Following your retirement dream can be a challenge
Agnes, Howard, and James all had dreams for their retirement. Agnes wanted to breed puppies; Howard wanted to take up acting; James wanted to sail the seven oceans. None of it happened.
Julia Cameron, in her book The Artist’s Way for Retirement, tells their stories:
When Agnes retired she found so many reasons not to follow her dream that it never became a reality.
Howard, a long-term school principal—used to the respect and dignity the job created—thought he’d look like a fool as a beginner on stage. Alas, poor Howard, he was only remembered as a retired school principal.
James, a widower, sold the family home and bought a yacht—and kept it safely docked in port. The adventurer within slowly died.
Each story is a tragedy. They arrived at the time of life when they were able to follow their dreams but allowed them to die. It’s true that some dreams will prove to be impractical and should die, but surely they should be tried first.
Here are four ways that may help to make your retirement dream a reality:
1. Begin to investigate now
Gathering information about your retirement project/dream should not be difficult. For Agnes, visiting breeders and talking to them about what’s involved in the business, what’s needed to be a successful breeder, and so on would be helpful.
This would have allowed her to understand the realities of what she was attempting. She may still have decided not to take it on, but from realities, not excuses.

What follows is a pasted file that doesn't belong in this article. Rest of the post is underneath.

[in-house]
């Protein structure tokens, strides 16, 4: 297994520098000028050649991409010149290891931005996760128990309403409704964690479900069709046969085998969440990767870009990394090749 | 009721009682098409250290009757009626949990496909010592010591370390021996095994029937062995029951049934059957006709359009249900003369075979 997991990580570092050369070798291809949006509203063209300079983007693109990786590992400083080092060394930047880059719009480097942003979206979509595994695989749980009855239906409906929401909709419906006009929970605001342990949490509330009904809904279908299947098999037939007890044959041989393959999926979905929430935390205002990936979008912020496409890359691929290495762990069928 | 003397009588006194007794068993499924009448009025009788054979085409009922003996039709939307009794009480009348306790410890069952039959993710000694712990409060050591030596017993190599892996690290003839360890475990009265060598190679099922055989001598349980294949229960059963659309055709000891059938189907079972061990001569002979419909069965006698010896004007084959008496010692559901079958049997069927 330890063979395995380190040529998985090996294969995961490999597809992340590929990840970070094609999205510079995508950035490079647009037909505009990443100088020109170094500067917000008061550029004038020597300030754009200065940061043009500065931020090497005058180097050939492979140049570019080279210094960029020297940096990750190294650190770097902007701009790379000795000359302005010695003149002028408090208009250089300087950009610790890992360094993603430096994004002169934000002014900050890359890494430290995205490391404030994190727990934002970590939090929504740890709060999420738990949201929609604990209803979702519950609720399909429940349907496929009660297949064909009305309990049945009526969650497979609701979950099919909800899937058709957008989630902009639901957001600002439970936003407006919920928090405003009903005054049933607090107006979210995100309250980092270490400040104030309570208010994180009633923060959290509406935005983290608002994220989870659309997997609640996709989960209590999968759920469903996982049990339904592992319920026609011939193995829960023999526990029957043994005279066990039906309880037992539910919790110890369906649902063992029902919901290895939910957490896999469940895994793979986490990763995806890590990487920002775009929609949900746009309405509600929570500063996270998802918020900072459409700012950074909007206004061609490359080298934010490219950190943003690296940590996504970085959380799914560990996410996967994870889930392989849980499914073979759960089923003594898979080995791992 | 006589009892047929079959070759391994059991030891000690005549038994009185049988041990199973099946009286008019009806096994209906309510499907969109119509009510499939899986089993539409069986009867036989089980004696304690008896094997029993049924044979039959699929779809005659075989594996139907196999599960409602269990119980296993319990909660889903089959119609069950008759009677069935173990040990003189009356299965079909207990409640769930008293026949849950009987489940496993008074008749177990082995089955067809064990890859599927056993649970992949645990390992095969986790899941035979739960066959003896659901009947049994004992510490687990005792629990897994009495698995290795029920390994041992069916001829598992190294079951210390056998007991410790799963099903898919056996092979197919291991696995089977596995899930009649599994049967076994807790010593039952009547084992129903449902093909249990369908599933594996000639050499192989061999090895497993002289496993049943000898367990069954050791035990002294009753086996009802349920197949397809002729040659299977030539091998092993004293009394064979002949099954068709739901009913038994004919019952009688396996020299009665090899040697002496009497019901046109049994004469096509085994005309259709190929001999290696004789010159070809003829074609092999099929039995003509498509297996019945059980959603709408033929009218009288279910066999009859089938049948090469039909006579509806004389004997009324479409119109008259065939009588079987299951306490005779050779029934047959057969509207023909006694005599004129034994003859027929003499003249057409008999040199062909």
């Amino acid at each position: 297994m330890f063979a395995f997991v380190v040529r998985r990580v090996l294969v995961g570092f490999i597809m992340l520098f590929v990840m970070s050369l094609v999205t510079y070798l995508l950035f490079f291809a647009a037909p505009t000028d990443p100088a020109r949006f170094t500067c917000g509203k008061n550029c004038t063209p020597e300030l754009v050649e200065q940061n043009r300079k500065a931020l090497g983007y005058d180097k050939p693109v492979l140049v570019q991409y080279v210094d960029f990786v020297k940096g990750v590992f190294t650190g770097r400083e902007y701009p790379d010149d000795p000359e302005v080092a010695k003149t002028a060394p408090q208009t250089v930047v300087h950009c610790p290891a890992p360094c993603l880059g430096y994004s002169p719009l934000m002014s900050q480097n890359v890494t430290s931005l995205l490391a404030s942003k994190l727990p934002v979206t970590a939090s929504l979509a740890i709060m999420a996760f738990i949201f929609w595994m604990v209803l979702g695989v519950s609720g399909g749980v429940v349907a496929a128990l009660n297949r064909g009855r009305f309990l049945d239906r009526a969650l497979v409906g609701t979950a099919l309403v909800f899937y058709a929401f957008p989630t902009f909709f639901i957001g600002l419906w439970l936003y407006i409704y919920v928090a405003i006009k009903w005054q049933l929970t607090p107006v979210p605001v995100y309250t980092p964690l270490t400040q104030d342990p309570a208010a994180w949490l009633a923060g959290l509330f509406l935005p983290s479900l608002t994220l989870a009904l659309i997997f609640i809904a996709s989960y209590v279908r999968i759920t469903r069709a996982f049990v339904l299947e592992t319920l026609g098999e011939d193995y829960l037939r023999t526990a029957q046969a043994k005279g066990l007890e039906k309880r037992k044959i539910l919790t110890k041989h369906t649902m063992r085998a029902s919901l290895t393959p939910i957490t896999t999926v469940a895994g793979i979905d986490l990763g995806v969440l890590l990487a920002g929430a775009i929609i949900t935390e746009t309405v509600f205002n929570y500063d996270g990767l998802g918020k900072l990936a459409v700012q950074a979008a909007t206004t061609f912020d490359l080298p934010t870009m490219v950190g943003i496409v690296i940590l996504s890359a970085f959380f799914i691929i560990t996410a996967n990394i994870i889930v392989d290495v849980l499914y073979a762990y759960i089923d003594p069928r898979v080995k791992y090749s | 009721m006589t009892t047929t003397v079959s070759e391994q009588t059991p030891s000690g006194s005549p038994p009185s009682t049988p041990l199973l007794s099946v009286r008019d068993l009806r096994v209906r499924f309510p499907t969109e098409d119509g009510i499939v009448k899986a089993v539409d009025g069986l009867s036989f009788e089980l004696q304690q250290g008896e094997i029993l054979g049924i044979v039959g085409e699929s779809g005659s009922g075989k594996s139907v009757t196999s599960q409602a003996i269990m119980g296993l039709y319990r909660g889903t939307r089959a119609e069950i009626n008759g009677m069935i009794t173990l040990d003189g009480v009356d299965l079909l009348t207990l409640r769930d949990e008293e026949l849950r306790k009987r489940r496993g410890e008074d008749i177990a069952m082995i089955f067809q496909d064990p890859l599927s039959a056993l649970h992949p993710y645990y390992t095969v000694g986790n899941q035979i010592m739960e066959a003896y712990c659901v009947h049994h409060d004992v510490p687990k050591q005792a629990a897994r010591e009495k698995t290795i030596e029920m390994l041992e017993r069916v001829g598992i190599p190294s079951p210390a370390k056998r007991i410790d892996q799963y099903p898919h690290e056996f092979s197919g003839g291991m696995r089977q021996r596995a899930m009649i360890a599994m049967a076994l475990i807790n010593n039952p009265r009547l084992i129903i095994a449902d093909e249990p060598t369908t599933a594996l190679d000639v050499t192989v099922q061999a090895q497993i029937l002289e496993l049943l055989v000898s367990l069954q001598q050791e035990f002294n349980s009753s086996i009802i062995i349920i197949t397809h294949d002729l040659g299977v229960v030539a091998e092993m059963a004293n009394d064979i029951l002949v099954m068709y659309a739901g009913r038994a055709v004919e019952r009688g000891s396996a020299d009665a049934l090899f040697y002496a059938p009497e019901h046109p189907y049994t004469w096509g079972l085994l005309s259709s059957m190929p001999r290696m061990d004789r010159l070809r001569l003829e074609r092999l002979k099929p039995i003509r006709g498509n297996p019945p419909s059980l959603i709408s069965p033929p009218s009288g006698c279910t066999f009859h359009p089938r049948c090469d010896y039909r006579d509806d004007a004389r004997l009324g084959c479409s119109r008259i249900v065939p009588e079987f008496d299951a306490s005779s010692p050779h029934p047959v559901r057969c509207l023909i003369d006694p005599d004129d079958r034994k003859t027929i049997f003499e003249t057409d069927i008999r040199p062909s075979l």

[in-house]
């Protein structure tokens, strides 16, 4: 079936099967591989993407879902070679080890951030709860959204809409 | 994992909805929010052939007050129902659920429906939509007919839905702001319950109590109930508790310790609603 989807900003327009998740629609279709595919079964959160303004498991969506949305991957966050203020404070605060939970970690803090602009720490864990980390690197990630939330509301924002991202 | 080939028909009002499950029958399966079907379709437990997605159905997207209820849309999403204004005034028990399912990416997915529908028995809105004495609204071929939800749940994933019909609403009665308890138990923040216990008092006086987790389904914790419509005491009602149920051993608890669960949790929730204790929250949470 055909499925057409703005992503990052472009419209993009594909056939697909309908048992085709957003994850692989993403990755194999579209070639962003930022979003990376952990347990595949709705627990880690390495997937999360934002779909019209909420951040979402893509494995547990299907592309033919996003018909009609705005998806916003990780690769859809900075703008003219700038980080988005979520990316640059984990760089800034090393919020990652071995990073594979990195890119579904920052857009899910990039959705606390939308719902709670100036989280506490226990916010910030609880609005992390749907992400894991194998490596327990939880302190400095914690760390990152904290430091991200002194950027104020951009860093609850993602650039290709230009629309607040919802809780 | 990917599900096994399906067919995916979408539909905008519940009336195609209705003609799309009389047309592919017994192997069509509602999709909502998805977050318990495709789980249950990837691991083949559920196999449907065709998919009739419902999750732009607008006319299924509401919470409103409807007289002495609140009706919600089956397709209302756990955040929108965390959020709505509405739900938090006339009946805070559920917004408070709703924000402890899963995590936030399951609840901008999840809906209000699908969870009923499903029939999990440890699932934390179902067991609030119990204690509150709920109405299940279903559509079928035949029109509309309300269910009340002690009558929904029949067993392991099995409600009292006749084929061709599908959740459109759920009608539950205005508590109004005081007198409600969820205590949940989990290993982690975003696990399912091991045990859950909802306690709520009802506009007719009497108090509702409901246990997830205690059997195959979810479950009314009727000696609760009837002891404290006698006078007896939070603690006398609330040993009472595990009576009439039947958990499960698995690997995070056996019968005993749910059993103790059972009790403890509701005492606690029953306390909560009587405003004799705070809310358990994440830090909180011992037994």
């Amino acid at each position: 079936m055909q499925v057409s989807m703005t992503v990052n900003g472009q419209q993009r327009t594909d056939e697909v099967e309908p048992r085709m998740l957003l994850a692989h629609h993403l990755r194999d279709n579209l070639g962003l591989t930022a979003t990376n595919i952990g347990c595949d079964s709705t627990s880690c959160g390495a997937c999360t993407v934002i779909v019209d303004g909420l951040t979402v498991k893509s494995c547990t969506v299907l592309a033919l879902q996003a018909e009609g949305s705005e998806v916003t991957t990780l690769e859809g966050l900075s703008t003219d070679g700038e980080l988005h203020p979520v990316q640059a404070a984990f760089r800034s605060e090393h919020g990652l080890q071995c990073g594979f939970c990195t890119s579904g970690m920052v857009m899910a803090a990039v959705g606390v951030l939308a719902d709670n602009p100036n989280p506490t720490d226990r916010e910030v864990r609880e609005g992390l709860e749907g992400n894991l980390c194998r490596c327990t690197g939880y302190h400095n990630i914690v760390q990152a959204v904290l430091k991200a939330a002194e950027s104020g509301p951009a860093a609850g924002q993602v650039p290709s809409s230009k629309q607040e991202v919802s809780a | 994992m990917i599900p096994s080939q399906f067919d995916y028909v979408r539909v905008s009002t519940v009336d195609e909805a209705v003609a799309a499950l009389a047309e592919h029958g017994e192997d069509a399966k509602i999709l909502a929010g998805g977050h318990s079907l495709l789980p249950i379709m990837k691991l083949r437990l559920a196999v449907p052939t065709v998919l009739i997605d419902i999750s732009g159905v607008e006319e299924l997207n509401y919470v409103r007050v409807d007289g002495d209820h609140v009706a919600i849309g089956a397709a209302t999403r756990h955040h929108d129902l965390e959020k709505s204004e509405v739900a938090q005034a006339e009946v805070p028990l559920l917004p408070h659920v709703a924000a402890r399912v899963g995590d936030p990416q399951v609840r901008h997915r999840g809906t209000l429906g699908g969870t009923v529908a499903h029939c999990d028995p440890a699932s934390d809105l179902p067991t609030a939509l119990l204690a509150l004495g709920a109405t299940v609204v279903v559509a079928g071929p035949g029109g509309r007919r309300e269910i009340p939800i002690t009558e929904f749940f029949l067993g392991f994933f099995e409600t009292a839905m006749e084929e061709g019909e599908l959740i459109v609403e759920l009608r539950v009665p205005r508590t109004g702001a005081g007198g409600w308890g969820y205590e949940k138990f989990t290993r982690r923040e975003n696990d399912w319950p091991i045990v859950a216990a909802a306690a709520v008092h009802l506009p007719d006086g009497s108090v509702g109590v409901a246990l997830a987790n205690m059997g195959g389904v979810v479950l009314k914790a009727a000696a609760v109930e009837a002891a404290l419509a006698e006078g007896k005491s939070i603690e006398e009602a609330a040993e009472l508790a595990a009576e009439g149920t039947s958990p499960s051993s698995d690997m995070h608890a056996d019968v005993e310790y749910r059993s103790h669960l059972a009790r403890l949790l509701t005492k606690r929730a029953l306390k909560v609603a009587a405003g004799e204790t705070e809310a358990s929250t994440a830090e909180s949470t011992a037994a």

2. Can you start now?
If Howard had begun to work on his acting before retirement he may be performing on stage now. Starting before retirement means he would still have the respect from his day job but would be seen as having an interesting hobby.
The bonus would have been that by the time he retired he could have been feeling comfortable on stage and ready for bigger roles.
It’s worth seeing what you can do in practical ways now to begin to achieve your retirement dream then.
3. The self-motivation process
K C McCulloch from Idaho State University talks about ‘fantasy realisation theory’ and how people will fantasize about the goal they want to achieve on a regular basis. The healthy way to fantasize includes thinking about the negative things that will need to be dealt with on the way.
‘Often, people think about either the good stuff or the terrible stuff,’ says McCulloch. ‘But by considering both, you make the fantasy more realistic, and it will seem more attainable.’
It also helps you plan what needs to be done to make it happen.
4. Seek help and advice
If only James had asked an experienced yacht sailor to help him take his boat out into the ocean and show him how to sail in various weathers. This would have built up his confidence.
Better yet, if only he had gone sailing before purchasing his yacht. He may have changed his dream. If it’s possible, test-driving a dream can help.
Whatever your retirement dream, there’s bound to be someone who can show you, help you, or advise you.
So, what’s your retirement dream? What do you need to do now to make it a reality then?
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